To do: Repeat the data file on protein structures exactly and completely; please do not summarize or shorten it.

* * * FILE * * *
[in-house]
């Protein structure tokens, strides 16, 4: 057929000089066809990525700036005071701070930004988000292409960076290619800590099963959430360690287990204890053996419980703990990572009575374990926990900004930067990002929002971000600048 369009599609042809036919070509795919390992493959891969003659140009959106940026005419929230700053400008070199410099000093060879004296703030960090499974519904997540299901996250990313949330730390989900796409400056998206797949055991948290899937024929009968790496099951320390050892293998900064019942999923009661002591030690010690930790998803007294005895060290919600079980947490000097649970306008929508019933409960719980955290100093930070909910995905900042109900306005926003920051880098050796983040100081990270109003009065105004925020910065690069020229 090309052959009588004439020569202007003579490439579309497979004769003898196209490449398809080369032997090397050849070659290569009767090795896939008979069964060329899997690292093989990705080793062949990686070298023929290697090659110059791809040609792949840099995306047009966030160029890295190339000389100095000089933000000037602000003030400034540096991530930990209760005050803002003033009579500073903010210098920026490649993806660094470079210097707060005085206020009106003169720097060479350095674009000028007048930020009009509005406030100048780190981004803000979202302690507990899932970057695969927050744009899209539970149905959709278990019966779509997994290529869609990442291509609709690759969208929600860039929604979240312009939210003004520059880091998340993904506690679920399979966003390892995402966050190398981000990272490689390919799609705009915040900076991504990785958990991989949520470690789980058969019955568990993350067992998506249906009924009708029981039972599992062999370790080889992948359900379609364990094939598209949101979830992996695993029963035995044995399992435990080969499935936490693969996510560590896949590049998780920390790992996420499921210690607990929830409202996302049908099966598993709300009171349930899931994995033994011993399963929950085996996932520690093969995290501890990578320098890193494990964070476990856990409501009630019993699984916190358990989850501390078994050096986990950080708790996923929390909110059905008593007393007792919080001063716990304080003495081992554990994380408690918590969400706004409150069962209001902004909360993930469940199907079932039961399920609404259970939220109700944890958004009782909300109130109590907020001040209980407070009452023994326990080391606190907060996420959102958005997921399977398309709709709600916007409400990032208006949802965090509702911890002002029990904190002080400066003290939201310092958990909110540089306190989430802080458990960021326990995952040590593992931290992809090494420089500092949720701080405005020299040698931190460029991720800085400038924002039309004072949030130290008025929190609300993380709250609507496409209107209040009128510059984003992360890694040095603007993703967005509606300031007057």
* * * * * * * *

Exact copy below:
[in-house]
């Protein structure tokens, strides 16, 4: 057929000089066809990525700036005071701070930004988000292409960076290619800590099963959430360690287990204890053996419980703990990572009575374990926990900004930067990002929002971000600048 369009599609042809036919070509795919390992493959891969003659140009959106940026005419929230700053400008070199410099000093060879004296703030960090499974519904997540299901996250990313949330730390989900796409400056998206797949055991948290899937024929009968790496099951320390050892293998900064019942999923009661002591030690010690930790998803007294005895060290919600079980947490000097649970306008929508019933409960719980955290100093930070909910995905900042109900306005926003920051880098050796983040100081990270109003009065105004925020910065690069020229 090309052959009588004439020569202007003579490439579309497979004769003898196209490449398809080369032997090397050849070659290569009767090795896939008979069964060329899997690292093989990705080793062949990686070298023929290697090659110059791809040609792949840099995306047009966030160029890295190339000389100095000089933000000037602000003030400034540096991530930990209760005050803002003033009579500073903010210098920026490649993806660094470079210097707060005085206020009106003169720097060479350095674009000028007048930020009009509005406030100048780190981004803000979202302690507990899932970057695969927050744009899209539970149905959709278990019966779509997994290529869609990442291509609709690759969208929600860039929604979240312009939210003004520059880091998340993904506690679920399979966003390892995402966050190398981000990272490689390919799609705009915040900076991504990785958990991989949520470690789980058969019955568990993350067992998506249906009924009708029981039972599992062999370790080889992948359900379609364990094939598209949101979830992996695993029963035995044995399992435990080969499935936490693969996510560590896949590049998780920390790992996420499921210690607990929830409202996302049908099966598993709300009171349930899931994995033994011993399963929950085996996932520690093969995290501890990578320098890193494990964070476990856990409501009630019993699984916190358990989850501390078994050096986990950080708790996923929390909110059905008593007393007792919080001063716990304080003495081992554990994380408690918590969400706004409150069962209001902004909360993930469940199907079932039961399920609404259970939220109700944890958004009782909300109130109590907020001040209980407070009452023994326990080391606190907060996420959102958005997921399977398309709709709600916007409400990032208006949802965090509702911890002002029990904190002080400066003290939201310092958990909110540089306190989430802080458990960021326990995952040590593992931290992809090494420089500092949720701080405005020299040698931190460029991720800085400038924002039309004072949030130290008025929190609300993380709250609507496409209107209040009128510059984003992360890694040095603007993703967005509606300031007057």